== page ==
management plan or fisheries regime that has been accredited by the
Commonwealth Environment Minister. It is not clear from the
explanatory memorandum why these provisions were not included in
the original EPBC Act.
Consistent with the existing defences contained
in Part 13 of the EPBC Act, the onus of proof lies with the person
seeking to rely on such a defence.
Items 12-13 introduces the new
defence in relation to listed threatened species.
Item 12 inserts a new
paragraph 197(k) which provides that an action
provided for by, and taken in accordance with, a plan or regime
that is accredited under section 208A is not an offence.
Item 13 inserts a new
section 208A.(14) Under this section,
the Minister may accredit three types of fisheries plans /
- new paragraph 208A(a) - management plans made
by the Australian Fisheries Management Authority (AFMA) under
section 17 of the Fisheries Management Act.
- new paragraph 208A(b) - management plans made
by a State or self-governing Territory, providing the plan in
question is in force at the time of the accreditation.
- new paragraph 208A(c) - regimes determined by
AFMA under circumstances where a management plan is not in force
(most commonly this is where AFMA has decided a formal management
plan is not warranted or where a plan is being developed).
New paragraphs 208A(d) and
(e) provide that, before accrediting any plan or
regime, the Commonwealth Environment Minister must be 'satisfied'
the plan or regime requires persons engaged in
fishing under the plan or regime to take all reasonable steps to
ensure that members of listed threatened species are not killed or
injured as a result of the fishing; and
the fishery to which the plan or regime relates
does not, or is not likely to, adversely affect the survival or
recovery in nature of the species.
These requirements are broadly similar to the
language of existing paragraphs 201(3)(b)(i)-(iii), which covers
the Minister's power to issue permits to take an action in relation
to a listed threatened species where that action may result in the
killing, injuring, trading etc of the relevant species. However,
there are two obvious differences. Unlike paragraphs 201(3)(b)(ii),
proposed section 208A makes no reference to the fisheries plan or
regime as having to be not inconsistent with any recovery plan in
force for the relevant species. The second difference is that
proposed paragraph 208A(e) includes the words 'is not likely to',
which are not found in paragraph 201(3)(b)(i). There may well be
justifiable reasons for these differences,(15) but no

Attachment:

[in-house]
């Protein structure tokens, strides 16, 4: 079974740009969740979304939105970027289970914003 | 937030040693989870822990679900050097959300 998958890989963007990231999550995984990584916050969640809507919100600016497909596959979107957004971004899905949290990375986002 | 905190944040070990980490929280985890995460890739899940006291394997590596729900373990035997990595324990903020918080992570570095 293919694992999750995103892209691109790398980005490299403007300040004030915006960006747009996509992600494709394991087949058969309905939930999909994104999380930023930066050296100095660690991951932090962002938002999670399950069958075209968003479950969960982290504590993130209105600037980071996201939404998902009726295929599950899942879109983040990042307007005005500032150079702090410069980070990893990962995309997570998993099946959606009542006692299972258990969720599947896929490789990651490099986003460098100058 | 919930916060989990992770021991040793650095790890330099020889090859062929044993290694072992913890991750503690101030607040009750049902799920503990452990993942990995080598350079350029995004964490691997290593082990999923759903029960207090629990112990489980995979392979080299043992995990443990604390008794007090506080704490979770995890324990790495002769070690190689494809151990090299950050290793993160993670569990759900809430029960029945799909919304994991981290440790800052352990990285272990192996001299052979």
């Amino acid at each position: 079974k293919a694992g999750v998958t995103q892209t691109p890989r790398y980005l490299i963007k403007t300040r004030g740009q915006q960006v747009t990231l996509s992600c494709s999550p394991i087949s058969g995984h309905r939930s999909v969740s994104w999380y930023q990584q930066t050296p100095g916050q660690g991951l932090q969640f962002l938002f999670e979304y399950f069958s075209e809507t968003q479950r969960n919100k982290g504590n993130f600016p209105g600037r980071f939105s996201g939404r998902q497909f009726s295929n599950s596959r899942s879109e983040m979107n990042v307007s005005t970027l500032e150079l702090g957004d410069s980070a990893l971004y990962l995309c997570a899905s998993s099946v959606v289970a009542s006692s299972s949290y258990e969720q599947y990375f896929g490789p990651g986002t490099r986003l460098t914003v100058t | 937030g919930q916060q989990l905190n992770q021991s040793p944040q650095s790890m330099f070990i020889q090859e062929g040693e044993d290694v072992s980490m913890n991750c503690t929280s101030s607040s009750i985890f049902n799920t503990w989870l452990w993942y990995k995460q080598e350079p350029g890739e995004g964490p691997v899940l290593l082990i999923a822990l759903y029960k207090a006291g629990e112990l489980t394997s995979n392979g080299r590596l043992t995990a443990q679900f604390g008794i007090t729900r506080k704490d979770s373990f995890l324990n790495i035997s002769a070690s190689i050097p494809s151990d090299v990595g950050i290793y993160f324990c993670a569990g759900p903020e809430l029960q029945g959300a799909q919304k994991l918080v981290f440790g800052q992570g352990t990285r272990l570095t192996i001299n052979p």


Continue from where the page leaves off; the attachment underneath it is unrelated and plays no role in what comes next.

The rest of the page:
details are provided in the Explanatory Memorandum to the Bill.
Items 14-15 essentially
replicate items 12-13, but apply to listed
migratory species. The only substantive difference is to substitute
'conservation status' for 'survival or recovery' in new
Items 16-17 broaden existing
defences in relation the killing, injuring, taking and possession
of a cetacean (including whales). The amendment allows the Minister
to accredit an AFMA regime (ie as mentioned under section 208A(c)
above). The EPBC Act already allows the Minister to accredit AFMA
and State/Territory plans of management.
Items 18-19 essentially
replicate items 16-17, but apply
to specified marine species, eg dugongs, crocodiles, and certain
turtles, sea-snakes, seals, seahorses etc.
Items 20-22 insert new
provisions to govern the circumstances under which an action
undertaken for commercial purposes can be carried out in a
Commonwealth Reserve where no management plan is in operation. This
may occur in the case of a newly proclaimed reserve, or where the
term of a plan has expired before a new plan can be brought into
The existing subsection 354(1) of the EPBC Act
provides that a person cannot do certain things - including 'an
action for a commercial purpose' - in a Commonwealth Reserve except
in accordance with the reserve's management plan. Where such a plan
is not in operation, subsection 354(2) allows the Commonwealth
Director of National Parks (the Director) to do a limited range of
things (generally relating to conservation), but no mention is made
of commercial purpose actions.
Management plans for Commonwealth reserves may
be disallowed by either House of Parliament.(16) In
theory, this gives the Senate with the leverage to request the
insertion of specific provisions in the plan as a condition for not
disallowing it. This could include a provision effectively banning
a particular type of commercial act, even if this act was basically
consistent with the IUCN reserve management principles attaching to
the particular reserve.(17) The proposed amendments
under items 20-22 potentially restrict the likelihood of the Senate
taking this cause of action if the Director has already approved a
commercial act of a type opposed by the Senate. This is because it
would possibly expose the Commonwealth to a legal action by the
developer should the subsequent management plan
'passed'(18) by the Senate ban the act in question.
However, it is difficult to say whether this set of circumstances
could realistically occur and thus be a significant issue in
considering the proposed amendments.
Item 21 inserts new
subsections 354(3A) and (3B). The way parts of these
sections have been drafted leaves their exact operation and meaning
In relation to new subsection 354(3A), it is
understood its intended meaning is that that a commercial purpose